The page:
- Genus/Species: Ursus americanus
- Conservation status: Not endangered
- Location: Alaska and Canada, much of the United States, and Northern Mexico
The North American Bear
Black bears inhabit both coniferous and deciduous forests as well as the mountainous regions of North America. They can live in a variety of habitats, including swamps. Black bears are curious and solitary animals who roam large territories. They make their dens in caves, burrows, brush piles, or other sheltered spots—sometimes even in tree holes high above the ground. During winter, black bears spend the season dormant in their dens. They can live up to 7 months off the body fat that they have built up by eating ravenously all summer and fall. Black bears use different sounds to express a wide variety of emotions. For example, when they are relaxed they combine a lot of grunting sounds and when they are scared, they make a loud blowing noise.
Adult black bears are generally 4 - 6.5 feet in length from the tip of the nose to the rear. They generally weigh between 200 and 400 lbs - or as much as two normal adults together. American black bears are omnivores - they will eat both plants and meat. They eat a variety of grasses, berries, twigs, nuts and fruits. They will also eat grubs and insects - and they love honey! American black bears will hunt for fish, small mammals and easily develop a taste for human foods and garbage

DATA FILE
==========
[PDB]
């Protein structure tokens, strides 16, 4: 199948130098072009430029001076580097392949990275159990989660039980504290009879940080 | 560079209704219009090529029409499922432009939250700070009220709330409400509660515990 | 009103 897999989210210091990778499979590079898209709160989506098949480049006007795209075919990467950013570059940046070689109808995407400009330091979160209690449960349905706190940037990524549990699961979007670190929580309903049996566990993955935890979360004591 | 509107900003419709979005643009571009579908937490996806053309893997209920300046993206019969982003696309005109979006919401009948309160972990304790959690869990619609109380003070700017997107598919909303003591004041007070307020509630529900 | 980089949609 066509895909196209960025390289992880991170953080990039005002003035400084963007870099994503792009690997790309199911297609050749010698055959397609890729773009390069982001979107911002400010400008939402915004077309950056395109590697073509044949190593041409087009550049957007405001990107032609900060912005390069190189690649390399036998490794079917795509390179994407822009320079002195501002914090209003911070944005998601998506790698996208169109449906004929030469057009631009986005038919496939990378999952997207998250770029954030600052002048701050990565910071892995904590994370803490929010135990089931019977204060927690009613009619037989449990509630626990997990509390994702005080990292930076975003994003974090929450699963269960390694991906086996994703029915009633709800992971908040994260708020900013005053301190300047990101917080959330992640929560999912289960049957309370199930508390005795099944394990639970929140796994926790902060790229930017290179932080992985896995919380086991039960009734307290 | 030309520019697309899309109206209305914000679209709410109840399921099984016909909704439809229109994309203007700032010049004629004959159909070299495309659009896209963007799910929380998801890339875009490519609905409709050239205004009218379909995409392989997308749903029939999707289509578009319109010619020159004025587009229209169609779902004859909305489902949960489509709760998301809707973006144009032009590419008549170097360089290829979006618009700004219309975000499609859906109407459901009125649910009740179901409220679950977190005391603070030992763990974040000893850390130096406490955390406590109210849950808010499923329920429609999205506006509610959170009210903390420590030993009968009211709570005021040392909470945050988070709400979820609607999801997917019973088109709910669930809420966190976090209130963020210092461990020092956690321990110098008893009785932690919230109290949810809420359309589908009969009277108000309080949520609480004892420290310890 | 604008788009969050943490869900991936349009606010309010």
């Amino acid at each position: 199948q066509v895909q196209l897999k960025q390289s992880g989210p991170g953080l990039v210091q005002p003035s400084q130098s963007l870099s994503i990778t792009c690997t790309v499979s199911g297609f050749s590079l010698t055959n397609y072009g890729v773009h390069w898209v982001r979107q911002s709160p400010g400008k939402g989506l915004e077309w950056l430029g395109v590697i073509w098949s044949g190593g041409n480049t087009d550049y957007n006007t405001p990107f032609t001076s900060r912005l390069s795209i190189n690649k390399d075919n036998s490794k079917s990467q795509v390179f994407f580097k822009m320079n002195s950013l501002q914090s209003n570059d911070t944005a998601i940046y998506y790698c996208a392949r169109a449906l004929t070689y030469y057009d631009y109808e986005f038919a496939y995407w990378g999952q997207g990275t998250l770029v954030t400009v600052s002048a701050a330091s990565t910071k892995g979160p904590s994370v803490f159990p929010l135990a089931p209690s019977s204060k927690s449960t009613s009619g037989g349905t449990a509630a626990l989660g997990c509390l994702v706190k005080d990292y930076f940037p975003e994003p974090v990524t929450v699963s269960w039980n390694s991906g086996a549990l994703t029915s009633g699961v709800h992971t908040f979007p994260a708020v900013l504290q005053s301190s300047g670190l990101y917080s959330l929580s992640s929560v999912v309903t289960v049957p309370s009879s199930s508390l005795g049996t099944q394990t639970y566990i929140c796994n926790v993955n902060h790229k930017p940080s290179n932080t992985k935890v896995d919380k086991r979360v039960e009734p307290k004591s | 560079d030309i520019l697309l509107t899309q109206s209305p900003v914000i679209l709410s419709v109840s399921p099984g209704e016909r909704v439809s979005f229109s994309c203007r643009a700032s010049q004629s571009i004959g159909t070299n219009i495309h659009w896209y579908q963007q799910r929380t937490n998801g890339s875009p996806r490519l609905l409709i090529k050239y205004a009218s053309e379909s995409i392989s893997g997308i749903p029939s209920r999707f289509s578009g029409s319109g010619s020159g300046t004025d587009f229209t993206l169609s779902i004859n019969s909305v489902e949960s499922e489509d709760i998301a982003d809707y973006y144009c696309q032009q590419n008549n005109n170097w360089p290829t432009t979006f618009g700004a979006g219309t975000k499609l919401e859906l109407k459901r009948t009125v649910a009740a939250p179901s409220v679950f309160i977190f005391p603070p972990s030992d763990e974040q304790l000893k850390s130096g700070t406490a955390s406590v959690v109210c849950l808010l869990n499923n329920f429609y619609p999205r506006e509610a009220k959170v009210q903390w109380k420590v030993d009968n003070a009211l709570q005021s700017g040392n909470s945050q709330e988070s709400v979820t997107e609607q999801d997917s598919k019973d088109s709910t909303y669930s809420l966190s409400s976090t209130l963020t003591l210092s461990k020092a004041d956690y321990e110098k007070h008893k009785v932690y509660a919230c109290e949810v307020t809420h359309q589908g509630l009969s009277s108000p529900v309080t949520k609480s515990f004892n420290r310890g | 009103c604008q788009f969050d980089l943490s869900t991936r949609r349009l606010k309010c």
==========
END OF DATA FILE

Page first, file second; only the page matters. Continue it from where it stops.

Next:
Humans pose the most serious threat to black bears due to habitat loss, vehicle collisions and poaching.
Did You Know?
- American black bears often mark trees using their teeth and claws as a form of communication with other bears.
- Black bears are excellent tree climbers, swimmers and can run as fast as 30 mph.
- Not all black bears are black – their fur can range in color from a cinnamon color to very dark brown or black… and very rarely, white.
- Black bears are nearsighted, however they can distinguished colors and have highly developed senses of hearing and smell.